The Health Insurance Service Providers Association of Ghana (HISPAG) is demanding an immediate waiver on taxes on solar plants imported into the country.
In the first quarter of this year, health providers lost over 40 million Ghana cedis worth of drugs that got damaged due to inadequate supply of power.
Executive Director of HISPAG, Frank Torblu says the power crisis is crippling the health facilities in the country.
Joy News reported the chilling sight and sounds of pregnant women being delivered in near darkness situations at the Kaneshie Polyclinic.
Kwetey Nartey who visited the hospital said nurses relied on torch lights as they worked tirelessly to deliver a new born baby.
The lights at the hospital had gone off and the generator had also developed some fault.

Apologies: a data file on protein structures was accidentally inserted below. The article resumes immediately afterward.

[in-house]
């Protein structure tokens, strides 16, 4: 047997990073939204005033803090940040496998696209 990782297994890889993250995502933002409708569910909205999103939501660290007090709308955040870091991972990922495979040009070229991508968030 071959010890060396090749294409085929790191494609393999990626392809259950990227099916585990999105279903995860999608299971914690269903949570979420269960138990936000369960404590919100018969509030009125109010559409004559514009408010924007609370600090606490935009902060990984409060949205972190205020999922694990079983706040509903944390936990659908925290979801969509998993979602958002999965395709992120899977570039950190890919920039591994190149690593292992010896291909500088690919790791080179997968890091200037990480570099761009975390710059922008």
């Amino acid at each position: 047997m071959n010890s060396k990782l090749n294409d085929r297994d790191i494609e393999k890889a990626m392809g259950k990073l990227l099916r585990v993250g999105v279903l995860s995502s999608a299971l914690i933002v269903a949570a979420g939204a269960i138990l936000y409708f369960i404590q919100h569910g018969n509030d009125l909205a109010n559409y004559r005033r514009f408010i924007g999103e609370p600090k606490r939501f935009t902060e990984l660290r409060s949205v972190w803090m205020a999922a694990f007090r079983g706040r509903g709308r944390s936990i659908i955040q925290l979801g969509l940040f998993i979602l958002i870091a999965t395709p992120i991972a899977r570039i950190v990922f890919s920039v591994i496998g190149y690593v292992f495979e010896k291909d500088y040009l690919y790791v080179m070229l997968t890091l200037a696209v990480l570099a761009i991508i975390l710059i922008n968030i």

Frank Torblu said the issue about hospitals working in a near darkness situations is widespread in the country’s health centres.
He told Joy News the cost of running generators in hospitals is becoming too expensive, hence the unfortunate development.
Worse still, the funds to finance the running of the generators are also not forthcoming, he indicated.
He said almost 90 per cent of the resources they need to administer the various hospitals is supposed to come from the NHIA but for several months that money has been in arrears.
Frank Torblu called on government to waive all taxes on solar energy products and liaise with importers to bring such products in large quantities so that hospitals can rely on such products in the face of the power crisis.
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